Re: RF biological hazards? (fwd)
---------- Forwarded message ----------
Date: Wed, 6 May 1998 09:15:22 +1200
From: Malcolm Watts <MALCOLM-at-directorate.wnp.ac.nz>
To: Tesla List <tesla-at-pupman-dot-com>
Subject: Re: RF biological hazards? (fwd)
The answer lies in the mode of operation.....
> Date: Mon, 4 May 1998 18:19:44 -0500
> From: Jeff Corr <corr-at-enid-dot-com>
> To: Tesla List <tesla-at-pupman-dot-com>
> Subject: Re: RF biological hazards? (fwd)
> There are serious debates here, and we all know of the supposed
> "Skin Effect." It is very observable on small scopes. A 9kv, 30ma
> powering my 2"x10" coil, with 10" sparks can not be felt at all, but
> my 6"x26", well, I won't touch it again. Where is the dividing line?
> They are both high voltage, low current, high frequency coils...
> Why is the small one unnoticable, while the large one causes unimaginable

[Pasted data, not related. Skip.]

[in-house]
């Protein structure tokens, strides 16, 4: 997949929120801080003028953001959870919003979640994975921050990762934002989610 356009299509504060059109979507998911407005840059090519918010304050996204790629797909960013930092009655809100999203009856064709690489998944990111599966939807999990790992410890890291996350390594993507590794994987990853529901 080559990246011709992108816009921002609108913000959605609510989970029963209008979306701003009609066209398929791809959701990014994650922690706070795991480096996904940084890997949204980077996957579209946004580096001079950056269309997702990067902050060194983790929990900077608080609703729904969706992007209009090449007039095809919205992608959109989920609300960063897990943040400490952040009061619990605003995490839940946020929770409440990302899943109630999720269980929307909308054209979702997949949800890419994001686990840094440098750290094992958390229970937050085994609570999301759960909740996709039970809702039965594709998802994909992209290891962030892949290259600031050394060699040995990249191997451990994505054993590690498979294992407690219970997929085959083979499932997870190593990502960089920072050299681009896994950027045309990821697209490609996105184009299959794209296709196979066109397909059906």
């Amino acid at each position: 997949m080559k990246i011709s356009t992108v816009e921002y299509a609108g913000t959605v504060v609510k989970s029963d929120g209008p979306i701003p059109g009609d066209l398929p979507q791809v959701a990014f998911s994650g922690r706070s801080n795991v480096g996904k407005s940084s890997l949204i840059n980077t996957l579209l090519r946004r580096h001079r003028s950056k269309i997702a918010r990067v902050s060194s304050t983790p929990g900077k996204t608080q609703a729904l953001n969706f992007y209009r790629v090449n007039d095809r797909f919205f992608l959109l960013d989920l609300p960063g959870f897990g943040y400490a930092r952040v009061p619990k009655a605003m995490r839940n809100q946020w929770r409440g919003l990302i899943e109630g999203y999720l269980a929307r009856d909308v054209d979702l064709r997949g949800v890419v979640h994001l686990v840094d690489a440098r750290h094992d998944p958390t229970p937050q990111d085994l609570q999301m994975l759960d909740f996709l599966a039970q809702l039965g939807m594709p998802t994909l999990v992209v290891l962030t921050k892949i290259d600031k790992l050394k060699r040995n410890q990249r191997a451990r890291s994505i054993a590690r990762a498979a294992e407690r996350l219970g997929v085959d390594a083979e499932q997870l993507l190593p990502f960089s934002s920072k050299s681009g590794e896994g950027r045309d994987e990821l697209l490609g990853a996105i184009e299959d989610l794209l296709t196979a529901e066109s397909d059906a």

> pain? I suppose go by the saying : "If it hurts, don't touch it?"
RF output is not continuous. It is a series of damped rings
occurring at a frequency well below where the skin effect would come
into play i.e. the repetition rate is << than the resonant frequency.
This particular hazard doesn't exist with a CW run coil but that
doesn't preclude penetrating burns in nervous tissue etc.
IMO the best way to ascertain whether a shock hazard exists is to
look at primary energy (Joules). The other thing is that if you
connect with streamers at the farthest distance you can, some
rectification appears to be occurring and you can get very
substantial shocks, even with a very low primary energy.